• [0013]
    Notwithstanding the recent teaching of Buckley et al, we have discovered that when oil is diluted with a substantial proportion of a viscosity reducing diluent, solubility parameter is an effective tool for quantitatively describing and predicting asphaltene precipitation. This invention calls for a determination of solubility parameter in relation to the oil and use of solubility parameter in forecasting asphaltene precipitation in a reservoir formation. We have found that, for an individual oil, the solubility parameter is sufficiently independent of the identity of the diluent material and any added solvent that measurements made with one combination of materials can be used to make predictions for others. Moreover, this is not confined to circumstances where precipitation is brought about by a substance which takes liquid form under ambient conditions. In particular, it is possible to make predictions about precipitation when using carbon dioxide in supercritical form at reservoir temperature and pressure, by using a determination of solubility parameter in relation to the oil, together with the known relationship between the pressure, temperature and solubility parameter of supercritical carbon dioxide.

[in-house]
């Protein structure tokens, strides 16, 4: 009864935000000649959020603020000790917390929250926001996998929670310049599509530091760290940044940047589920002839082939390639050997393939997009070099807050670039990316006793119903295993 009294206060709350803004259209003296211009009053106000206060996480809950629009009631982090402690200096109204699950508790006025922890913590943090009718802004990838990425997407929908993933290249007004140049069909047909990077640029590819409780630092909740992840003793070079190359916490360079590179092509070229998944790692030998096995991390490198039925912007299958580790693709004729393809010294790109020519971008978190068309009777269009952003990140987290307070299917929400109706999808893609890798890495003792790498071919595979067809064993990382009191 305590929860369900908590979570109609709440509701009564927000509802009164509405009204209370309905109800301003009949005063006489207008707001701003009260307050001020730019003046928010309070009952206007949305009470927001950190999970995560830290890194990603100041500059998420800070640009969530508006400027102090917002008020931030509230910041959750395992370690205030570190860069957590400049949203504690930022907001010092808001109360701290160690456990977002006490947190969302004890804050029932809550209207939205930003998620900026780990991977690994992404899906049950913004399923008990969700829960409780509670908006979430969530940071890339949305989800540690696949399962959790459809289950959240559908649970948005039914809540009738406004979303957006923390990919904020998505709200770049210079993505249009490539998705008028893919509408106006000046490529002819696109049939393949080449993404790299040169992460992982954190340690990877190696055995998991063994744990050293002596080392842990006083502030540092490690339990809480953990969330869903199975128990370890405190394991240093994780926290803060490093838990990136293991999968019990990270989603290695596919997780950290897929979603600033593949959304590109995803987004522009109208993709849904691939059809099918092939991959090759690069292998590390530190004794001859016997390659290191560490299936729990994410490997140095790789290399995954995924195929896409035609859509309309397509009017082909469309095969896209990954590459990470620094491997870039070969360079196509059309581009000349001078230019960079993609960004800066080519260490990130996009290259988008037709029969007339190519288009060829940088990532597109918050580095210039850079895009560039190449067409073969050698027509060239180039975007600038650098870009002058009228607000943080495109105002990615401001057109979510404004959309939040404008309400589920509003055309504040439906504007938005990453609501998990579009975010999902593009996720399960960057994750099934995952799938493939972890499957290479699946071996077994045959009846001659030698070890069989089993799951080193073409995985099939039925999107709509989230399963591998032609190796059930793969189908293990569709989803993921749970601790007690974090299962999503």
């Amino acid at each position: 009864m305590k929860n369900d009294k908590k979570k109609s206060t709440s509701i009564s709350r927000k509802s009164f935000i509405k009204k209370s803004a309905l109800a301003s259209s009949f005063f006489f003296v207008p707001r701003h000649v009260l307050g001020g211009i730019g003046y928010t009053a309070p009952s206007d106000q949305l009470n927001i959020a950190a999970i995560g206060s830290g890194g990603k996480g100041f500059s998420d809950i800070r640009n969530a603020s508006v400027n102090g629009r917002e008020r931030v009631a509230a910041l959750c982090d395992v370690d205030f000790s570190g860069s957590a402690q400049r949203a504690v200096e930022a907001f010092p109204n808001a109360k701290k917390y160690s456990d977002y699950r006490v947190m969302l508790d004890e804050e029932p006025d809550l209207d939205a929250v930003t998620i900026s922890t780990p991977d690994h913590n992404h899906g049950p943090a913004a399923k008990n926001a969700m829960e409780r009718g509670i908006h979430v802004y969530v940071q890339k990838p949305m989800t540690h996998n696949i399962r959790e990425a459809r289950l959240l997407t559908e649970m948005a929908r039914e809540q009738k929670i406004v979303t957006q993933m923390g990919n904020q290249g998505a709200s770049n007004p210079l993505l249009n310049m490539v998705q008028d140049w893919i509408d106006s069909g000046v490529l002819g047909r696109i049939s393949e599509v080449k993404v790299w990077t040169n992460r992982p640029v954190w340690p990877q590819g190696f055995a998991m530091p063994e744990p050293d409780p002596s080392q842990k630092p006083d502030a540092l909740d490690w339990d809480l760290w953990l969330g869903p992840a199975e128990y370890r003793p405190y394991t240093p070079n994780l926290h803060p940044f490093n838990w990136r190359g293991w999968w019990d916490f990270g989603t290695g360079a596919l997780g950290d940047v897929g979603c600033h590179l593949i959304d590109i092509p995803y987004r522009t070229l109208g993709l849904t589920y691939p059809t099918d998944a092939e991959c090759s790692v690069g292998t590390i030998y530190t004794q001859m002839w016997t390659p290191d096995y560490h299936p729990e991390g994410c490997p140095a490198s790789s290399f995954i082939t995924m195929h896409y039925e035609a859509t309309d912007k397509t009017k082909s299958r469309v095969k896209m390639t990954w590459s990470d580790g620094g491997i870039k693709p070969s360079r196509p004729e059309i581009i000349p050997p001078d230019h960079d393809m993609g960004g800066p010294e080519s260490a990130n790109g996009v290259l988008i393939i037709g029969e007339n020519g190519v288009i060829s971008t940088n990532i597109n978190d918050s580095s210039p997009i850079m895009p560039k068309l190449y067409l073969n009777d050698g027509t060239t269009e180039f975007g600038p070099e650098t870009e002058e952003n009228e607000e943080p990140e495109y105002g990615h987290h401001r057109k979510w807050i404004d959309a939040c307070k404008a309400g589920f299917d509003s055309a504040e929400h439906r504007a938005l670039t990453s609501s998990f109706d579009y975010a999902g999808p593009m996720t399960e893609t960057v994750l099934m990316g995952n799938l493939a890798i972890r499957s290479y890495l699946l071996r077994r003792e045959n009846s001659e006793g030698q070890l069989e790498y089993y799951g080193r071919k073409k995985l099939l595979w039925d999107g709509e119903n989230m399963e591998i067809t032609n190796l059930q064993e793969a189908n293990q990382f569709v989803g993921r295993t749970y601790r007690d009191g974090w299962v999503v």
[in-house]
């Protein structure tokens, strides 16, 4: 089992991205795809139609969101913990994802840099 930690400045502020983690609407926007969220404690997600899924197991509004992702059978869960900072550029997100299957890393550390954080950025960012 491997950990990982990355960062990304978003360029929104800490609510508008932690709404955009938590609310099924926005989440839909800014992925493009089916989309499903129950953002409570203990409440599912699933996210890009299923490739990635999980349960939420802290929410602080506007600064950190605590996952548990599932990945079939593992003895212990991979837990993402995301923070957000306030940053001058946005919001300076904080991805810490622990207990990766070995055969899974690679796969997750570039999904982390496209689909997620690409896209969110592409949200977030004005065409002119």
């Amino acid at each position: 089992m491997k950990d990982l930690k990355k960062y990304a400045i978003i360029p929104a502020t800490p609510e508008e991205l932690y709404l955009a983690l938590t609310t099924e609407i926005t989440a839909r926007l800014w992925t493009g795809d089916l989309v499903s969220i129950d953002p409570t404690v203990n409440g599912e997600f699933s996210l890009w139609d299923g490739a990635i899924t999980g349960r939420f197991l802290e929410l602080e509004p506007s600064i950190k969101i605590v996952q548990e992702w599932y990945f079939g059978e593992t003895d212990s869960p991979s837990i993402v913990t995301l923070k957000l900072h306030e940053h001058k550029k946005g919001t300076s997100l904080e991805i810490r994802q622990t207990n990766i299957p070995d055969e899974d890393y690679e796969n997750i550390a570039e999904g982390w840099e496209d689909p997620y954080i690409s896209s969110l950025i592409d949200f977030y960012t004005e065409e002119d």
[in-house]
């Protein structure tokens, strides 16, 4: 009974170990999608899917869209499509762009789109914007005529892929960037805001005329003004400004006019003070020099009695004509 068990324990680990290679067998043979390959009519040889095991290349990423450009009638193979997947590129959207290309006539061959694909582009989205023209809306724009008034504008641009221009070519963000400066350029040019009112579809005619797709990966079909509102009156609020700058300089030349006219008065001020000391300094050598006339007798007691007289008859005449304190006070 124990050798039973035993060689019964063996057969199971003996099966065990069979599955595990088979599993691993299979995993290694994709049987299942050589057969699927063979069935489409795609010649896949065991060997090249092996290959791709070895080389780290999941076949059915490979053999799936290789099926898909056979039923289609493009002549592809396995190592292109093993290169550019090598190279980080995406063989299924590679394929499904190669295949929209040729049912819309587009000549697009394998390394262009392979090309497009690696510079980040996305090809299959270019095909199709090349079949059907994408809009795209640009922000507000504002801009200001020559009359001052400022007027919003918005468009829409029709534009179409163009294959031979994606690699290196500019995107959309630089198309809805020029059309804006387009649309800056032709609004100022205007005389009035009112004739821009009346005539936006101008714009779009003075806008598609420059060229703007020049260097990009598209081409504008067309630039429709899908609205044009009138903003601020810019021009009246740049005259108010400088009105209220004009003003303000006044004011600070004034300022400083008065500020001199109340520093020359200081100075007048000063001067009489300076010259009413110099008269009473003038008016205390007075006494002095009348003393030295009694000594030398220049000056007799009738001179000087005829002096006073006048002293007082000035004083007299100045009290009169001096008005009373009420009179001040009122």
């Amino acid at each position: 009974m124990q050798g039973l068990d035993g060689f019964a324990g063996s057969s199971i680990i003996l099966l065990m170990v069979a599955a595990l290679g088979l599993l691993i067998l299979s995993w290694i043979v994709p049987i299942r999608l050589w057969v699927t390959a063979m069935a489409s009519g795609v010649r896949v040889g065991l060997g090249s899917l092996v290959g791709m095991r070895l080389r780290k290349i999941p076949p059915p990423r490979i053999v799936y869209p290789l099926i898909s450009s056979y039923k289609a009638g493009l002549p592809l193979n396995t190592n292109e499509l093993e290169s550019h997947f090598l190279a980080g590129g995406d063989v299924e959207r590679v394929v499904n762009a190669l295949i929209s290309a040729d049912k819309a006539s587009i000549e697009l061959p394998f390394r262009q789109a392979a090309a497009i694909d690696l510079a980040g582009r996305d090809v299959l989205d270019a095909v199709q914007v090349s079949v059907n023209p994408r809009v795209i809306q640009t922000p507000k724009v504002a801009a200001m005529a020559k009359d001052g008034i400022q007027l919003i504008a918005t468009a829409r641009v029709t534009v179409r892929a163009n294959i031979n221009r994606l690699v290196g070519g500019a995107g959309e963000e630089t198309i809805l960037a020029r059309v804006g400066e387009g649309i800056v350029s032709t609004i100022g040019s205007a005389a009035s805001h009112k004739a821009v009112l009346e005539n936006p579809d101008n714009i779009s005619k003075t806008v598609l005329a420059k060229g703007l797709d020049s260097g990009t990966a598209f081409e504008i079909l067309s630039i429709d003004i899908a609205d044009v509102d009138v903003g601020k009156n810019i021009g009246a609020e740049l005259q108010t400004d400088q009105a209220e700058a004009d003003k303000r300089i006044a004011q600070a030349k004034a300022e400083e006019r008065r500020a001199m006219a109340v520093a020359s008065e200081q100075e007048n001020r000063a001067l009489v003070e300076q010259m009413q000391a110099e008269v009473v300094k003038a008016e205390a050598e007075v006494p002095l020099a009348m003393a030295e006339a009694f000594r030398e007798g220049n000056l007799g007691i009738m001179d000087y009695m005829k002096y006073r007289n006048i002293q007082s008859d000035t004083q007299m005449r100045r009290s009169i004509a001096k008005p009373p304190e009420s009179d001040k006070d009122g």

• [0014]
    When supercritical carbon dioxide is employed, the amount of material which is precipitated may well be greater than the amount which can be precipitated by the addition of n-pentane or n-heptane. This is consistent with the very low Hildebrand solubility parameter which supercritical carbon dioxide can provide. It will be appreciated that in such circumstances the precipitated material includes more than is normally defined as asphaltene and it must therefore include other fairly polar material from the crude oil. Consequently the precipitated material will, when appropriate, be referred to below as the “asphaltic precipitate” since it may include both asphaltene as normally defined and other petroleum material (for instance part of the fraction normally identified as resin) which has precipitated along with the asphaltene.
  • [0015]
    As mentioned above, formation damage during oil recovery has been recognised as a significant issue. Ability to predict the magnitude of precipitation within a reservoir formation makes it possible to assess whether a proposed diluent mixture will avoid the risk of unacceptable formation damage and also avoid significant unnecessary expenditure.
  • [0016]
    In a first aspect of this invention, there is provided a method of forecasting asphaltic precipitation when injecting a viscosity reducing diluent into a reservoir formation, comprising
      • determining a relationship between precipitation by a diluent and a solubility parameter of the diluted oil,
      • utilizing that relationship with solubility parameter to forecast the magnitude of asphaltic precipitation within the formation when injecting a predetermined viscosity reducing diluent into the formation.